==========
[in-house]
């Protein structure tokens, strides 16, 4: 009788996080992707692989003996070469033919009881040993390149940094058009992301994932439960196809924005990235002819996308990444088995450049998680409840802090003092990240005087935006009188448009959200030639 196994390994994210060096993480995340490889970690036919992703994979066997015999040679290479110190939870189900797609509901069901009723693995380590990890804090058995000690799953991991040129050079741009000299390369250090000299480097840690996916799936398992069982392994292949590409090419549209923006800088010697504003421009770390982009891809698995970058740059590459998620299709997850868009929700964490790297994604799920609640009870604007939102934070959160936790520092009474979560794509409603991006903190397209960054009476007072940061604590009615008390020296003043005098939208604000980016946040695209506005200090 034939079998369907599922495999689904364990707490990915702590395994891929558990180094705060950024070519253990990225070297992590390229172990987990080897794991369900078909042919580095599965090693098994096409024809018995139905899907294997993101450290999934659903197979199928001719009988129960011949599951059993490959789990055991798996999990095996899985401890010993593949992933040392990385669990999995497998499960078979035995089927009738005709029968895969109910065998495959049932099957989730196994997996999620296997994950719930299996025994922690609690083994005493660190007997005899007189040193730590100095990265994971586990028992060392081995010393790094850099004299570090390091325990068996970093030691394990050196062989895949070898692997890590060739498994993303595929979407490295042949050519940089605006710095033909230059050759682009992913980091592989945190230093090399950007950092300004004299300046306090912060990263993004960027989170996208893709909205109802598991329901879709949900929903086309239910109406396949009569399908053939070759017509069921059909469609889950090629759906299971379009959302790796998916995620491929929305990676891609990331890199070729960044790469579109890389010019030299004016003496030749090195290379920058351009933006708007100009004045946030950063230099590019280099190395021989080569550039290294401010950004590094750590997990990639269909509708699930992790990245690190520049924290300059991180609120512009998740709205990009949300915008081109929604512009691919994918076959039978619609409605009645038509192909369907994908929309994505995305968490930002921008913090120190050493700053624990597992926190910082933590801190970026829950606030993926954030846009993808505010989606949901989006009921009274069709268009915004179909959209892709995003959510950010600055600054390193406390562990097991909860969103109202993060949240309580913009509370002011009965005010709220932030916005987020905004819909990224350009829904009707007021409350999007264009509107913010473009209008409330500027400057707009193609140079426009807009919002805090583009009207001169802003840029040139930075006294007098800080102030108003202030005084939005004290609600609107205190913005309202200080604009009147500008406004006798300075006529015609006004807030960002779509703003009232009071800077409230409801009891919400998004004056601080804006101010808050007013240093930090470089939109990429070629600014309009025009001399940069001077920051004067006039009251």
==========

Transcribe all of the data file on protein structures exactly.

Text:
[in-house]
């Protein structure tokens, strides 16, 4: 009788996080992707692989003996070469033919009881040993390149940094058009992301994932439960196809924005990235002819996308990444088995450049998680409840802090003092990240005087935006009188448009959200030639 196994390994994210060096993480995340490889970690036919992703994979066997015999040679290479110190939870189900797609509901069901009723693995380590990890804090058995000690799953991991040129050079741009000299390369250090000299480097840690996916799936398992069982392994292949590409090419549209923006800088010697504003421009770390982009891809698995970058740059590459998620299709997850868009929700964490790297994604799920609640009870604007939102934070959160936790520092009474979560794509409603991006903190397209960054009476007072940061604590009615008390020296003043005098939208604000980016946040695209506005200090 034939079998369907599922495999689904364990707490990915702590395994891929558990180094705060950024070519253990990225070297992590390229172990987990080897794991369900078909042919580095599965090693098994096409024809018995139905899907294997993101450290999934659903197979199928001719009988129960011949599951059993490959789990055991798996999990095996899985401890010993593949992933040392990385669990999995497998499960078979035995089927009738005709029968895969109910065998495959049932099957989730196994997996999620296997994950719930299996025994922690609690083994005493660190007997005899007189040193730590100095990265994971586990028992060392081995010393790094850099004299570090390091325990068996970093030691394990050196062989895949070898692997890590060739498994993303595929979407490295042949050519940089605006710095033909230059050759682009992913980091592989945190230093090399950007950092300004004299300046306090912060990263993004960027989170996208893709909205109802598991329901879709949900929903086309239910109406396949009569399908053939070759017509069921059909469609889950090629759906299971379009959302790796998916995620491929929305990676891609990331890199070729960044790469579109890389010019030299004016003496030749090195290379920058351009933006708007100009004045946030950063230099590019280099190395021989080569550039290294401010950004590094750590997990990639269909509708699930992790990245690190520049924290300059991180609120512009998740709205990009949300915008081109929604512009691919994918076959039978619609409605009645038509192909369907994908929309994505995305968490930002921008913090120190050493700053624990597992926190910082933590801190970026829950606030993926954030846009993808505010989606949901989006009921009274069709268009915004179909959209892709995003959510950010600055600054390193406390562990097991909860969103109202993060949240309580913009509370002011009965005010709220932030916005987020905004819909990224350009829904009707007021409350999007264009509107913010473009209008409330500027400057707009193609140079426009807009919002805090583009009207001169802003840029040139930075006294007098800080102030108003202030005084939005004290609600609107205190913005309202200080604009009147500008406004006798300075006529015609006004807030960002779509703003009232009071800077409230409801009891919400998004004056601080804006101010808050007013240093930090470089939109990429070629600014309009025009001399940069001077920051004067006039009251």